Patrons were watching and eavesdropping with amusement as a couple of 75-year-olds new to smart phone technology sat shoulder-to-shoulder at the bar trying to help each other navigate through Samsung settings, apps and changing screens. She'd lean over for a look at his screen; he'd lean over to look at hers. With each breakthrough they'd high-five triumphantly and press on, ever more excited, lost in their own world and having a great time being there together.
Lucette, treating herself to an evening out, had maneuvered her way to the bar for a cocktail. The gentleman next to her introduced himself and struck up a conversation. Lucette and Mike discovered they were both in transition and interested in the other's insight on life alone after a spouse has passed.
She told him about the 48 wonderful years of marriage to Ed, and how they'd met at Firehouse Station 1 in San Jose, where she was working as a typist. She recalled looking up one day and seeing Ed sliding down the pole. The fire started right then and there. With her four kids from a previous marriage, and his two, they got married and had another one. They would eventually have 12 grandchildren. In 2000 they left California and moved to Pebble Creek, Arizona. She worked as an usher at the stadium, and volunteered at West Valley Hospital and AZ Adobe Animal Rehab until Ed's Alzheimers required her full-time presence at home. Mike wanted to know what Lucette was doing to fill her days now that Ed was gone. She was involved in a few community activities, she informed him, including the Marilynn Smith LPGA Charity Pro Am Golf Tournament, as a volunteer helping to raise money for girls to go to college and play golf.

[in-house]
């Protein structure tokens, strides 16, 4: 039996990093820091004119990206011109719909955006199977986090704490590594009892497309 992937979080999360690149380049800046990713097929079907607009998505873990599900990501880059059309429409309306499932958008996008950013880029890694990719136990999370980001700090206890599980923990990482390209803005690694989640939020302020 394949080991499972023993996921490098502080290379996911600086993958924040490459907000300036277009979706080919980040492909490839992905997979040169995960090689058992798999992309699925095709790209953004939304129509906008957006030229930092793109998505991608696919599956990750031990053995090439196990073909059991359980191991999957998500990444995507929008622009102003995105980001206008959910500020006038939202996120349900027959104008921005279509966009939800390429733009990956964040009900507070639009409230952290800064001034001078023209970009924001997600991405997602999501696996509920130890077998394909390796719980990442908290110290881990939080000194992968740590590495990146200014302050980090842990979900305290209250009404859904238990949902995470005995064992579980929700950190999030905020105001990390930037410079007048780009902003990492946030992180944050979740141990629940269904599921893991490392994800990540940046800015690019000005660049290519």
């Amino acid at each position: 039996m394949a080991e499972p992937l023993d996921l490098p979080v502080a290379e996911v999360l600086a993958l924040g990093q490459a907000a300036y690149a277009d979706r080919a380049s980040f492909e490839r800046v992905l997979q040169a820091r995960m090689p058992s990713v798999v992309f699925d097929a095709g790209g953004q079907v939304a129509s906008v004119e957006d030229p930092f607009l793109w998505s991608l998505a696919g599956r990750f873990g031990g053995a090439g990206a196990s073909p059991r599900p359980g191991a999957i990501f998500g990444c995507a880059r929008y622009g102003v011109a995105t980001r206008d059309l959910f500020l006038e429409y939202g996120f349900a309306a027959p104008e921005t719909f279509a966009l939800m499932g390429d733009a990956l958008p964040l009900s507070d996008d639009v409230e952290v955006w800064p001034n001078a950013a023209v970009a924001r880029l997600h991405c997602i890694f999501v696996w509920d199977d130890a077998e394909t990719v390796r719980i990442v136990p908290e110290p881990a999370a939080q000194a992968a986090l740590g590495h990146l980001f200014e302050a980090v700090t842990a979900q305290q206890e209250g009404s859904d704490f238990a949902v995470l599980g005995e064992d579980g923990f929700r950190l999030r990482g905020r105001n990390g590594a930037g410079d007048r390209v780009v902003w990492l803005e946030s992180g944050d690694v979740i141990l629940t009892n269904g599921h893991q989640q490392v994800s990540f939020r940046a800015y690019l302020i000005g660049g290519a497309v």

Mike couldn't believe it. GOLF? She'd uttered the magic word. And the LPGA right in his back yard?! He wanted to know about the tournament, and told her he wanted to play. He also told her about his late wife's business, Loves Chocolate, which he closed down when she passed on. Lucette's involvement with the tournament had got him thinking...maybe he should re-open the business and be a tournament sponsor to gain exposure.
Lucette seized the moment and urged him to act fast — the foursomes were going quickly. And that, my friends, is when the craziness with the smart phones started as they hurried to get him registered as a player and a sponsor.
Golf is more than an 18 or 9-hole round. It's an amazing social experience that brings people together and enriches their lives – on and off the fairways.
Turn golf into gold.®
Turn golf into gold.®